If you're single and live in Provo, you may have heard of the new dating app, Tinder. This trend has not only hit Provo, but single adults in cities around the country have begun to use the new social media service.
The New York Times described the popularity of the app by providing the large number of users this young company has already acquired.
"Tinder, which was introduced as an iOS application in October, appears to be picking up steam," Jenna Wortham wrote. "Its founders say the application is downloaded more than 20,000 times each day, and to date they’ve made 20 million matches through the service."
The dating app has capitalized on an era when many single adults turn to online dating. "Research Now" recently did a survey on dating habits in America, in which it found that thousands of single adults are relying on social media in order to find "the right one."
Its survey reported that 53 percent of single respondents use online dating services, and 56 percent of the single respondents are more likely to turn to the Internet rather than friends for dating advice.
While BYU's Universe noted the momentum Tinder has picked up in Provo, it wasn't until three BYU students set up a social media experiment to see just how many guys would show up to meet a pretty girl they had only seen on Tinder that the significance of the app was recognized.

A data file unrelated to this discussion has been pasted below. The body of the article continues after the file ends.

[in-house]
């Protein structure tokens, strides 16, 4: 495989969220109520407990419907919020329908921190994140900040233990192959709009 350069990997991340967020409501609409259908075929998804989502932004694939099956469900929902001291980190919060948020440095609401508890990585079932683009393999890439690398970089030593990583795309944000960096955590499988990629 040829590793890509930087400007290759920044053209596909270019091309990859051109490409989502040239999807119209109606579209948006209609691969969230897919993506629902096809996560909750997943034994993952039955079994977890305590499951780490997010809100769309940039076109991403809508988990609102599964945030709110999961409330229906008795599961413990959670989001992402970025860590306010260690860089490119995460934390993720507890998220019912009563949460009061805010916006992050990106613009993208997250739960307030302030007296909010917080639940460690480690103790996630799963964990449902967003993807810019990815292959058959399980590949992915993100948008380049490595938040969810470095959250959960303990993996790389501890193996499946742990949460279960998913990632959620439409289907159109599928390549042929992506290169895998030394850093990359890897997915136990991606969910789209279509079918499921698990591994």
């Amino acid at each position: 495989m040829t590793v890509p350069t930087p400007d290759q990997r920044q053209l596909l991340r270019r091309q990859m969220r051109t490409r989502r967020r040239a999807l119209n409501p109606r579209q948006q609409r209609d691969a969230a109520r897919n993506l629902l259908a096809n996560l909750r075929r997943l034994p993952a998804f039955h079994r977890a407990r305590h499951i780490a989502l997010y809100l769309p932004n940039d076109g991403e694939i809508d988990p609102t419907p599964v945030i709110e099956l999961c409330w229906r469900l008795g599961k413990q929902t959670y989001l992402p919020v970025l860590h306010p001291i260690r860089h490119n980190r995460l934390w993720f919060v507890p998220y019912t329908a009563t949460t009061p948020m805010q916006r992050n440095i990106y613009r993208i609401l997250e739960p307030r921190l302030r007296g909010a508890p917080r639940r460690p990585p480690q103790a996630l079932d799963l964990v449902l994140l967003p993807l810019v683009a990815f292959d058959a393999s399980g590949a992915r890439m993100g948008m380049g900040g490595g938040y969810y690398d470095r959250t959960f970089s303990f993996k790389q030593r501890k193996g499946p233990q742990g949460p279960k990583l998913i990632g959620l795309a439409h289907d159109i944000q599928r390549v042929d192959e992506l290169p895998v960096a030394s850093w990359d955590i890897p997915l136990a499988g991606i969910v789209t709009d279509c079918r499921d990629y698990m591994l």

"We weren’t sure we’d be willing to do it," Bowman Bagley told the Huffington Post. "We didn’t think that many people would. And we were proven wrong."
Bagley, along with two roommates, started the experiment by creating a fake profile on Tinder using the pictures from Miss Teen USA Kendall Fein’s online profile.
The trio then spent an hour "liking" any guy who appeared on the fake girl Sammy's Tinder account.
By the next day, the fake account had received several hundred matches, which led the roommates to message each match, asking to meet at Yogurtland in Orem.
“I’m going to yogurt shop called yogurtland tonight at 9 in orem with some girl friends if you want to meet up,” Sammy wrote.
Not knowing what they had gotten into, Bagley, Gessel and Valdez showed up at the yogurt shop only to find dozens of single guys waiting for Sammy to arrive.
"The whole place, just groups of guys after groups of guys showing up into this little yogurt place on a Thursday night to meet this girl that no one’s ever heard of, has no friends on Facebook or anything," Bagley said.
Yet more than 70 men showed up to meet the girl who looked almost too perfect to be real.
“I thought it’d be a fun idea, but then I found myself just sitting there judging people the whole time,” Bagely said. “I’d rather go outside and play volleyball in shorts, enjoy the weather and meet someone that way rather than looking at a picture and seeing if I like them from that.”
Bagley's social experiment has made it clear just how many young adults are turning to online dating sites and has brought up the question of what can be trusted when looking to date online.
According to "Research Now," fake statements online aren't all that uncommon. Its survey also reported that 33 percent of men surveyed admitted to lying on an online dating profile.
Sarah Sanders Petersen is an intern for Deseret News where she writes for Mormon Times and does other feature articles. She is a communications major and editing minor from Brigham Young University.
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